In addition to running, I ride bikes. You may have figured that out based on some of my bike posts here. Anyway, I figure bikes are a much easier way to show this, since suspension is easier to visualize than EVA. So I generally use mountain bikes to explain responsiveness.
|Yeti 303 RDH|
The bike in the picture above is a downhill bike. Like a premium cushioned shoe, it's incredibly plush and super forgiving. However, all that travel and plushness comes at a price. If you try to pump this bike with the terrain, the response is delayed slightly. You pump...then the suspension compresses...then the bike pumps into the terrain...then the suspension uncompresses...and finally you get your response. There's a reason you don't see people riding 8" travel downhill and freeride bikes on pump tracks or using them to dirt jump. The shoe that I'm currently wearing that matches up the best with this bike is the Brooks Ghost. Very forgiving and plush, but the response is somewhere between slow and nonexistent (that review I linked to is the 3...the 4 seems to be even less responsive, but then again, it might be perception based on the other shoes I'm currently rotating it with).
|Blk Mrkt Three57|
|Blk Mrkt Killswitch|
Of course, I don't want you to think responsiveness is limited to racing flats, just like bike responsiveness isn't limited to dirt jump hardtails and BMX bikes. This is a full-suspension dirt jumper...and if anyone wants to buy me that bike in the picture, I will love you forever. You've got a little bit more forgiveness and plushness than with the Blk Mrkt Three57 hardtail (though it's nowhere near as forgiving or plush as that Yeti 303 RDH in the top picture), but it's still a bike with a super fast response. The shoe I have that best embodies this is the Mizuno Wave Rider.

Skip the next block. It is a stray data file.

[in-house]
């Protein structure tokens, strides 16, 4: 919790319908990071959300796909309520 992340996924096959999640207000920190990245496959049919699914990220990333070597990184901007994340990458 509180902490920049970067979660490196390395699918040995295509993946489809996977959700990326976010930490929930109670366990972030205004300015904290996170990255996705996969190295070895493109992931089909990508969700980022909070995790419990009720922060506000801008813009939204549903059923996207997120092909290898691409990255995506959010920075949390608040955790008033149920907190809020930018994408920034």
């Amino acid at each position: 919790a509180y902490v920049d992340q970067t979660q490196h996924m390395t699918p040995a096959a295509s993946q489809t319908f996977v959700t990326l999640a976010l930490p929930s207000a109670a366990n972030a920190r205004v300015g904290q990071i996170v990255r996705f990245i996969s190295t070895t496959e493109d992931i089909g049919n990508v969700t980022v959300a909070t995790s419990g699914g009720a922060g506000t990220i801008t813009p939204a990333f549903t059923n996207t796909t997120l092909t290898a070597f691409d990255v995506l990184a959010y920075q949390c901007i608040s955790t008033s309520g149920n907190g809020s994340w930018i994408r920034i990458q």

One thing I do want you to be careful of is not confusing cushion or stack height with responsiveness. The bike in the picture above is a 4" travel XC bike, meaning it has the same amount of travel as the Killswitch in the picture above. However, due to the geometry of the bike and the lower pressure of the fork, it's not as responsive. I actually own the bike in the picture above, and when I first got it, I attempted to jump it and couldn't figure out why the timing seemed so weird and why I was hardly getting any air. It's a plush bike and fairly forgiving, but it has very little responsiveness when I compare it to my dirt jumper. It's a great trail bike, but it's way too slow to bring to the pump track. It's the Brooks PureFlow of bikes...the PureFlow works fine to train in, and the plushness is nice for that, but I would not want to race, nor do I want to do speedwork of any kind in that shoe. So it goes with shoes: two shoes can have similar amounts of cushion, but one can be more responsive than the other.
Now, of course the gold standard is to get a well-cushioned shoe that's still responsive. The bike guys do stuff like throwing a stiff shock in the back and stiff fork up front, or they change the geometry, or whatever to try to do it with bikes. Shoe guys have it a little easier since the differences aren't quite as drastic, though we still have a long way to go before we can build a Nimbus that responds like a Piranha. And like anything else, there aren't clear cut categories of responsiveness, but rather a scale with the Piranha on one end, the Nimbus on the other, and everything else somewhere in between.
One last thing to keep in mind is that responsiveness is something that different people define in different ways, so this post isn't law for all reviews, but rather a guide to my own reviews, to try to further help you figure out what shoes are most appropriate for you.